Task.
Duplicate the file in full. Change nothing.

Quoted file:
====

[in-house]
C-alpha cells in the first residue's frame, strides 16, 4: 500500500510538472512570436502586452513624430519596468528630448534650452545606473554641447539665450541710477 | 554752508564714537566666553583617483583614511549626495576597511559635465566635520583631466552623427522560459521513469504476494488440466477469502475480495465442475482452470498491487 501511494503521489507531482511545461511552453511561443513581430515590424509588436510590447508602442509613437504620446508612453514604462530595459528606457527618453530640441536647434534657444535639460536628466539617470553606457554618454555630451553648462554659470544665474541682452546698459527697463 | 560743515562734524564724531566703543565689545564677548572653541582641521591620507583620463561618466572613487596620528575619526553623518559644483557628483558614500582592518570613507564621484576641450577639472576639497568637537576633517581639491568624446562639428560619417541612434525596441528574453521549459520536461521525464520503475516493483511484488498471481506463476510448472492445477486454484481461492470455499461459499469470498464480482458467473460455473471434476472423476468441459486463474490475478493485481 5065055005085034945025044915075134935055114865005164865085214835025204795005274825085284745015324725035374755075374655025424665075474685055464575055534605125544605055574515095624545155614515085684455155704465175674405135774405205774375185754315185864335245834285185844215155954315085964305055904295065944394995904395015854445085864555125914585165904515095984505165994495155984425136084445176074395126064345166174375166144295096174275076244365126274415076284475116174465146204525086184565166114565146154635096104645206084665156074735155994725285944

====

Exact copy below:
[in-house]
C-alpha cells in the first residue's frame, strides 16, 4: 500500500510538472512570436502586452513624430519596468528630448534650452545606473554641447539665450541710477 | 554752508564714537566666553583617483583614511549626495576597511559635465566635520583631466552623427522560459521513469504476494488440466477469502475480495465442475482452470498491487 501511494503521489507531482511545461511552453511561443513581430515590424509588436510590447508602442509613437504620446508612453514604462530595459528606457527618453530640441536647434534657444535639460536628466539617470553606457554618454555630451553648462554659470544665474541682452546698459527697463 | 560743515562734524564724531566703543565689545564677548572653541582641521591620507583620463561618466572613487596620528575619526553623518559644483557628483558614500582592518570613507564621484576641450577639472576639497568637537576633517581639491568624446562639428560619417541612434525596441528574453521549459520536461521525464520503475516493483511484488498471481506463476510448472492445477486454484481461492470455499461459499469470498464480482458467473460455473471434476472423476468441459486463474490475478493485481 5065055005085034945025044915075134935055114865005164865085214835025204795005274825085284745015324725035374755075374655025424665075474685055464575055534605125544605055574515095624545155614515085684455155704465175674405135774405205774375185754315185864335245834285185844215155954315085964305055904295065944394995904395015854445085864555125914585165904515095984505165994495155984425136084445176074395126064345166174375166144295096174275076244365126274415076284475116174465146204525086184565166114565146154635096104645206084665156074735155994725285944